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Throttling errors from Queue under low load (http status code 503)

    Question

  • Hi,

    Starting about 14 days ago (ultimo January 2016), we're getting frequent exceptions from the CloudQueue.GetMessage .NET API. Exception is Microsoft.WindowsAzure.Storage.StorageException, message is "The remote server returned an error: (503) Server Unavailable.". The Queue log contains entries with the following details: "GetMessage;ThrottlingError;503".

    This happens several times a day (50 times per day or more). The application has been running for around 3 months prior to this, without any throttling related issues.

    The queue is being polled from a WebJob (2 instances, continuous mode). The polling frequency is 1 second (per instance), so on average, we are issuing a GetMessage request every 500 milliseconds. According to the docs, that is 3 orders of magnitude below the maximum number of transactions per second.

    So we're a bit at a loss here - we have tried experimenting a bit with the polling frequency, but that does not change the behaviour. 

    Could anyone help shed some light on this?

    Best,

    Mikkel


    Wednesday, February 10, 2016 7:13 AM

All replies

  • Hi,

    Thanks for posting here.

    I suggest you to check the troubleshooting guide for 503 server Unavailable for more details.

    http://blogs.msdn.com/b/benjaminperkins/archive/2013/03/01/some-tips-for-troubleshooting-503-http-status-codes.aspx

    Girish Prajwal

    Wednesday, February 10, 2016 5:32 PM
    Moderator
  • Hi,

    Thanks for the reply - however, I can't see how the situation described in the linked article applies to 503 errors returned by the Azure Queue service?

    Best,

    Mikkel

    Wednesday, February 10, 2016 6:22 PM
  • Hi Mikkel,

    My sincere apologies for in the incorrect link posted.

    There are two solutions to this problem. The first, which is completely unrealistic, is to turn off TCP delayed acknowledgments in Azure.  The second is much easier. Disable Nagle’s Algorithm in the call to GetMessage. In Azure, Nagle is enabled by default. To turn it off, you need to use the ServicePointManager .NET class.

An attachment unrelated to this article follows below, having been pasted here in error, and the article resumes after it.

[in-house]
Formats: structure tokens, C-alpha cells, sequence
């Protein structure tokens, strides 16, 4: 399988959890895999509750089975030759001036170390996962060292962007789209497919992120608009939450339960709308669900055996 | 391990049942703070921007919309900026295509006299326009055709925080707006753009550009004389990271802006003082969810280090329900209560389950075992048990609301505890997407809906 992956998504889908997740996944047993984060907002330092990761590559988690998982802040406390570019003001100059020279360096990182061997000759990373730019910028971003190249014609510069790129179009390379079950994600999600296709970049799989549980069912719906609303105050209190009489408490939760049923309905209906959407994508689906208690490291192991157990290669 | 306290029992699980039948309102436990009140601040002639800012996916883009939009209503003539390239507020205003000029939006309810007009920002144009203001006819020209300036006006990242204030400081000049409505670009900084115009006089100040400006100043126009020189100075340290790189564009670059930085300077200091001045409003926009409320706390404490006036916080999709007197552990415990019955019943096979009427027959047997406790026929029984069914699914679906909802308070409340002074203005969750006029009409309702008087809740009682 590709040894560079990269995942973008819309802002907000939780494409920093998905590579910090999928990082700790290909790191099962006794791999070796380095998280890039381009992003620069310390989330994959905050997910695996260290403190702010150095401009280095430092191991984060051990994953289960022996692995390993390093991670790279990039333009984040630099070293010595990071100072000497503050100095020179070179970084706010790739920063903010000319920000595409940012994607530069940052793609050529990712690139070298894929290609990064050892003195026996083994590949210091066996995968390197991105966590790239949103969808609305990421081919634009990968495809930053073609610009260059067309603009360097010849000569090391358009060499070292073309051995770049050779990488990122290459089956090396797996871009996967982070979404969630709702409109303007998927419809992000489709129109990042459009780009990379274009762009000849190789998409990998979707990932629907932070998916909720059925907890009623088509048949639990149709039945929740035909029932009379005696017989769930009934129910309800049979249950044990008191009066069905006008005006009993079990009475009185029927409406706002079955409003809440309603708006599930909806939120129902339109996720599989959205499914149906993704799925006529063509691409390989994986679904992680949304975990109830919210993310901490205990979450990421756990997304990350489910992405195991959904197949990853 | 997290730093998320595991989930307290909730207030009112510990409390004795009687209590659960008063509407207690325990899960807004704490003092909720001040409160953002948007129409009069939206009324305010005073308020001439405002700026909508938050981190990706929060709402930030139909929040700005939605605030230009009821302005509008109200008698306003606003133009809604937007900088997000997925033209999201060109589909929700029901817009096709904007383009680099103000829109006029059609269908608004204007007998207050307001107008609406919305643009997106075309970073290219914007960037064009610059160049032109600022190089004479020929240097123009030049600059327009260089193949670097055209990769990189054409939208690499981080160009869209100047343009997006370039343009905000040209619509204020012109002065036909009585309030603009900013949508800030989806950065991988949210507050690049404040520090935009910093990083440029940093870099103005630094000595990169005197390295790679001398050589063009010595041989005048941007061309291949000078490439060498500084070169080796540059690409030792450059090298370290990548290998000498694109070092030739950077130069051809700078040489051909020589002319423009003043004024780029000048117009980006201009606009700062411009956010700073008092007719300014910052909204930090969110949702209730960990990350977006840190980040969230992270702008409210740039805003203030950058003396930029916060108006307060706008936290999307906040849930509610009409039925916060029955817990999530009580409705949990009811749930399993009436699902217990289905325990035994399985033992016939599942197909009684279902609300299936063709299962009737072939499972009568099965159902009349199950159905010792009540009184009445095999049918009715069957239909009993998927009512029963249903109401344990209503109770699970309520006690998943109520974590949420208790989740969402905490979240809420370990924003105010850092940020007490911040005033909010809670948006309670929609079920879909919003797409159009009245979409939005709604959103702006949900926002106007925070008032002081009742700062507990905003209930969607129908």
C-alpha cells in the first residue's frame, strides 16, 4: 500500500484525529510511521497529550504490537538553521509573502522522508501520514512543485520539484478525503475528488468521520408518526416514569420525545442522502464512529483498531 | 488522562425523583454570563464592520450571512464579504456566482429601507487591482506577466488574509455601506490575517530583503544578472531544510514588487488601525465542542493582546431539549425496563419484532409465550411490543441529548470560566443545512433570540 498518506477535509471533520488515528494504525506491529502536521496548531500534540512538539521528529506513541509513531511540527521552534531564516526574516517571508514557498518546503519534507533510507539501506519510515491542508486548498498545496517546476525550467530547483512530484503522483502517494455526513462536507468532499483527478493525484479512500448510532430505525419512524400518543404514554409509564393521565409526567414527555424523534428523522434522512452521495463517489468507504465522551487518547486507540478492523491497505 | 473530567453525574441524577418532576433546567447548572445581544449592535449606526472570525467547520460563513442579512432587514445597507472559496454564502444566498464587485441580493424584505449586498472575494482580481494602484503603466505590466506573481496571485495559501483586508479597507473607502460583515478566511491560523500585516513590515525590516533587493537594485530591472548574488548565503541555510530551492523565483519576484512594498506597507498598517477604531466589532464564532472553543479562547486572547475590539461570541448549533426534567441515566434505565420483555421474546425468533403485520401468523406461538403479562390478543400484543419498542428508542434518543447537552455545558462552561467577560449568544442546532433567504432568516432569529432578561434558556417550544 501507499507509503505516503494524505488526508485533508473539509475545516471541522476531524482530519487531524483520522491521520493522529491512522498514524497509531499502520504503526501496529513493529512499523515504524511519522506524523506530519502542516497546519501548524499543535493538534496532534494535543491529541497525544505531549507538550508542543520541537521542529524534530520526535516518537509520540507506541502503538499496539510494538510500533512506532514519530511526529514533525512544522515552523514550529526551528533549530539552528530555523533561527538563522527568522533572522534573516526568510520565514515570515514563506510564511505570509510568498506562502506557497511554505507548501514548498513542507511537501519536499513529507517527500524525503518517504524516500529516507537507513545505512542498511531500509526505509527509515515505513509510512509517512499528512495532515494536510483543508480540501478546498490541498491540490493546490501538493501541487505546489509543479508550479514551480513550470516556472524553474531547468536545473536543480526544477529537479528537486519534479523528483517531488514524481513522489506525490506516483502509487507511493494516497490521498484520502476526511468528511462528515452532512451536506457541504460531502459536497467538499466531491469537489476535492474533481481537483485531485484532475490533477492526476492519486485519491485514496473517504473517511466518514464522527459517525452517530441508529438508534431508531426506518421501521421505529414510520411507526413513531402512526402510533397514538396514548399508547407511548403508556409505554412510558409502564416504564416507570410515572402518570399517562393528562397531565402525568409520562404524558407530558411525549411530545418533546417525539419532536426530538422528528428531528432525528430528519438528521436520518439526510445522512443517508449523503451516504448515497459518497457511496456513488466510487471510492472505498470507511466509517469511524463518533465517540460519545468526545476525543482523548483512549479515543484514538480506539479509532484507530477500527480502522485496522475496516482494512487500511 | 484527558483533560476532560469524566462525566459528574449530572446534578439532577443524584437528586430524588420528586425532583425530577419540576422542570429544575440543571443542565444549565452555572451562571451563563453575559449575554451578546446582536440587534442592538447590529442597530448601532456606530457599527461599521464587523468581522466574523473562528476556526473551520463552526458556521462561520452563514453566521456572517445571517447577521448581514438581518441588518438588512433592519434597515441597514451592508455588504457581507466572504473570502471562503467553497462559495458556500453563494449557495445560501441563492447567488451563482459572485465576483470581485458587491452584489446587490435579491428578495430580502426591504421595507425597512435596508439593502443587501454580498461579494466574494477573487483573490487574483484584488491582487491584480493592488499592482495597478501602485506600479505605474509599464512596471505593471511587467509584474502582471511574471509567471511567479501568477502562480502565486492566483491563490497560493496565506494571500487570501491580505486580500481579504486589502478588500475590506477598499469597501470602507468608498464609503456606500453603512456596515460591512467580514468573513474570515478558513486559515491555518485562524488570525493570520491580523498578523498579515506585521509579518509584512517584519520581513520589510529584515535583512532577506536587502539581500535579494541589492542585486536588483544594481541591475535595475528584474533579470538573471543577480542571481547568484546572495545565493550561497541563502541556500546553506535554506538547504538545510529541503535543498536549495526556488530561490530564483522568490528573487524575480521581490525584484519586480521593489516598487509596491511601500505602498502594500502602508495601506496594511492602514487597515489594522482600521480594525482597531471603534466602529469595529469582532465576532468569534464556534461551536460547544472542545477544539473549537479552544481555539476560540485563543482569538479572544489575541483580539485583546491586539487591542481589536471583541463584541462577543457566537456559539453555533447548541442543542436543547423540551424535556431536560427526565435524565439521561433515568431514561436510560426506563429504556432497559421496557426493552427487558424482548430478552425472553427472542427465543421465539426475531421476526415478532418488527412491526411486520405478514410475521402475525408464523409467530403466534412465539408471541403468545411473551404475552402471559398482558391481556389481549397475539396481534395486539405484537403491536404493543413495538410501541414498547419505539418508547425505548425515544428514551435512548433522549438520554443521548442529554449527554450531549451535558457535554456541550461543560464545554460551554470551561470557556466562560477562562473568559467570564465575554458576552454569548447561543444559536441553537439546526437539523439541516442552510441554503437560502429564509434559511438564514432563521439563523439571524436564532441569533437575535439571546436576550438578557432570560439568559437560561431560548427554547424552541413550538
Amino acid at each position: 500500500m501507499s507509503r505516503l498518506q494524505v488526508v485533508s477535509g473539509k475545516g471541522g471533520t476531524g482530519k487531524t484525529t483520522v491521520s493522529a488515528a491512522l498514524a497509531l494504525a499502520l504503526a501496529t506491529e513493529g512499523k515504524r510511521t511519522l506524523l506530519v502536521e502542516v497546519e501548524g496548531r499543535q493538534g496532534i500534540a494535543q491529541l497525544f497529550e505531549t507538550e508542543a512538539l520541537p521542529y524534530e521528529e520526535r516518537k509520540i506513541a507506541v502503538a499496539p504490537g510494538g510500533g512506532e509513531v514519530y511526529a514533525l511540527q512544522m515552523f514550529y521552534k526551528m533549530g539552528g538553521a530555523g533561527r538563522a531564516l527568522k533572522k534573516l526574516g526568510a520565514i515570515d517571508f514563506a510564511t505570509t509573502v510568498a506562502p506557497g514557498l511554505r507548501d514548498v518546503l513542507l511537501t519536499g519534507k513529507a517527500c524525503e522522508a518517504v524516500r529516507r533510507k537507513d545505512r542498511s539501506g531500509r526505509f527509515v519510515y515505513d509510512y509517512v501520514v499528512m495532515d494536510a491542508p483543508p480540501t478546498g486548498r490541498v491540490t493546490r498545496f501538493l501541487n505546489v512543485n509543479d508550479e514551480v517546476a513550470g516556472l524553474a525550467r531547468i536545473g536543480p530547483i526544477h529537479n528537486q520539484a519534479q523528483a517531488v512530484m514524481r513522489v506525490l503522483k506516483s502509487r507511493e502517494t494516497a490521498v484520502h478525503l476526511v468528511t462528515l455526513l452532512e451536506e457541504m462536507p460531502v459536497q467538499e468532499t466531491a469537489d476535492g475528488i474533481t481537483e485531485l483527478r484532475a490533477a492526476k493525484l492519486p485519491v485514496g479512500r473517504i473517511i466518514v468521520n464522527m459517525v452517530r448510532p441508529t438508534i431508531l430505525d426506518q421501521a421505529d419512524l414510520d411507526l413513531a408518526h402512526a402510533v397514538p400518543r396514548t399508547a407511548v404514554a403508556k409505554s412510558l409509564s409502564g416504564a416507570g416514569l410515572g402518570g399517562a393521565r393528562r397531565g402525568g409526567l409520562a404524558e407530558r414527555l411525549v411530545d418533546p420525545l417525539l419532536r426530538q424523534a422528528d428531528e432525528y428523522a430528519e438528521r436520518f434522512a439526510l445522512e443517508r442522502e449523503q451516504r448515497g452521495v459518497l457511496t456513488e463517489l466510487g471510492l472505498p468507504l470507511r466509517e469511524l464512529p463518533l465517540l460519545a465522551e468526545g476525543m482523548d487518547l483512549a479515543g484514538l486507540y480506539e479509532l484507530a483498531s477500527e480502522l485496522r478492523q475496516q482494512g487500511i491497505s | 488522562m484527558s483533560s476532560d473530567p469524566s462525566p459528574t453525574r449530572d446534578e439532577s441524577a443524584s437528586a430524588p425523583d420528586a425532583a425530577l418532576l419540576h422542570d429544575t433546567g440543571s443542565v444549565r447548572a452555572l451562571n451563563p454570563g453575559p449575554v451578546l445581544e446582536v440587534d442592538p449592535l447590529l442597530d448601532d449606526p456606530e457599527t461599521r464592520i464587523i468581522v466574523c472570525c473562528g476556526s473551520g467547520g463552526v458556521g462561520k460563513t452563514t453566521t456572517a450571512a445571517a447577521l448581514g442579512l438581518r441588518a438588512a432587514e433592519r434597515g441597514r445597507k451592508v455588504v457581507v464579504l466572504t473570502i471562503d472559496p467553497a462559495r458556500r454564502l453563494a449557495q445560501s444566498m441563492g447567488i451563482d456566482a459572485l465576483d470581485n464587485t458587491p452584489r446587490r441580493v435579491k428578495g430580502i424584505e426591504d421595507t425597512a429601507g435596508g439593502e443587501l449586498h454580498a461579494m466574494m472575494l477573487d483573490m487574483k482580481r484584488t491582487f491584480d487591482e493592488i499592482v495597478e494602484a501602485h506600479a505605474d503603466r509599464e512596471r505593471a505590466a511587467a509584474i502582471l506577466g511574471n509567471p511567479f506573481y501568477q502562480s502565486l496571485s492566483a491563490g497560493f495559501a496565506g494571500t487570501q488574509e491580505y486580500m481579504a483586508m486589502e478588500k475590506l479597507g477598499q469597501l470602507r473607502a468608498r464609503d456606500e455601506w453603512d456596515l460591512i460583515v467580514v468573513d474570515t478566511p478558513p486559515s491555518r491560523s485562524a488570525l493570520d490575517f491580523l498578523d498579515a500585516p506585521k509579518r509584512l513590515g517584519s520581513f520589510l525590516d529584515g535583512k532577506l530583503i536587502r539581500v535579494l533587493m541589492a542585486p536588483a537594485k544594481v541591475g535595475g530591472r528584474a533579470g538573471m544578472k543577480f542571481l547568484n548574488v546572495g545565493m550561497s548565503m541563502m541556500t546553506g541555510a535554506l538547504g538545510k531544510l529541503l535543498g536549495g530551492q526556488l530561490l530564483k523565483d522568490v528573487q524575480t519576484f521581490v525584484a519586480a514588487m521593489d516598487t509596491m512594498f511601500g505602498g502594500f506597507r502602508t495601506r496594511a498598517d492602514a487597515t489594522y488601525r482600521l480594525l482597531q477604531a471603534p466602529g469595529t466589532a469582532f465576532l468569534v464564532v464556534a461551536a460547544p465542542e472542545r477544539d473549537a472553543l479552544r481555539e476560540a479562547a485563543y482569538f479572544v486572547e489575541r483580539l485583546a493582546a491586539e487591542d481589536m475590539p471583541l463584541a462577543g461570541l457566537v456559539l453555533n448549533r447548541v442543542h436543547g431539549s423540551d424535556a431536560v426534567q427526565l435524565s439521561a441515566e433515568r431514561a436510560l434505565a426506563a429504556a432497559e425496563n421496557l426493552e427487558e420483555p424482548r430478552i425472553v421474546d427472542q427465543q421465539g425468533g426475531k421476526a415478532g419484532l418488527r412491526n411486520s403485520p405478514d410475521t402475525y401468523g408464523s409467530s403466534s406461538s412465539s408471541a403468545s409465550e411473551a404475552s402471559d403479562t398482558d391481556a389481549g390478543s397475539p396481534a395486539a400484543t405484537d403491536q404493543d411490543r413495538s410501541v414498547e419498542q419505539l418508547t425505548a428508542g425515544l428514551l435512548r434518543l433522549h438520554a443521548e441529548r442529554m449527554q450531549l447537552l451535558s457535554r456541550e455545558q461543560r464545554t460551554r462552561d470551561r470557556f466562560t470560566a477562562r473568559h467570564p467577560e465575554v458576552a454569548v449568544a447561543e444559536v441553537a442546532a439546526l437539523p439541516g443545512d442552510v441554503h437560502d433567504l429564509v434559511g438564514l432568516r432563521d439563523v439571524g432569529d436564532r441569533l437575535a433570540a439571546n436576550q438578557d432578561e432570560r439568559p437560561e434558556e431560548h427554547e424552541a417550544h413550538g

CloudStorageAccount account = CloudStorageAccount.Parse(connectionString);     
    ServicePoint queueServicePoint =     
      
    ServicePointManager.FindServicePoint(account.QueueEndpoint); queueServicePoint.UseNagleAlgorithm = false;

    Refer: http://blogs.msdn.com/b/windowsazurestorage/archive/2010/06/25/nagle-s-algorithm-is-not-friendly-towards-small-requests.aspx

    Hope this helps.

    Girish Prajwal

    Wednesday, February 10, 2016 6:54 PM
    Moderator
  • Hi Girish,

    No problem :)

    About Nagle: The errors we are seeing occur during HTTP GET's (CloudQueue.GetMessage()). I understand (at least, I think I do) how Nagl'ing adds latency to PUT/POST requests, but I was under the impression that it has no effect on HTTP GET's (as there is no payload)?

    Best,

    Mikkel

    Wednesday, February 10, 2016 8:05 PM
  • Hi,

    Starting about 14 days ago (ultimo January 2016), we're getting frequent exceptions from the CloudQueue.GetMessage .NET API. Exception is Microsoft.WindowsAzure.Storage.StorageException, message is "The remote server returned an error: (503) Server Unavailable.". The Queue log contains entries with the following details: "GetMessage;ThrottlingError;503".

    This happens several times a day (50 times per day or more). The application has been running for around 3 months prior to this, without any throttling related issues.

    The queue is being polled from a WebJob (2 instances, continuous mode). The polling frequency is 1 second (per instance), so on average, we are issuing a GetMessage request every 500 milliseconds. According to the docs, that is 3 orders of magnitude below the maximum number of transactions per second.

    So we're a bit at a loss here - we have tried experimenting a bit with the polling frequency, but that does not change the behaviour. 

    Could anyone help shed some light on this?

    Best,

    Mikkel


    While not scientifically scrutinised, the Azure diagnostics charts (can't add image here, forum blocks the upload) seems to indicate a correlation between the occurrences of errors we are seeing and the jitter in the queue response time. I'm not sure that is useful info (and I realise that correlation is not causation), but I'm hoping it won't exactly hurt either...

    Wednesday, February 10, 2016 9:12 PM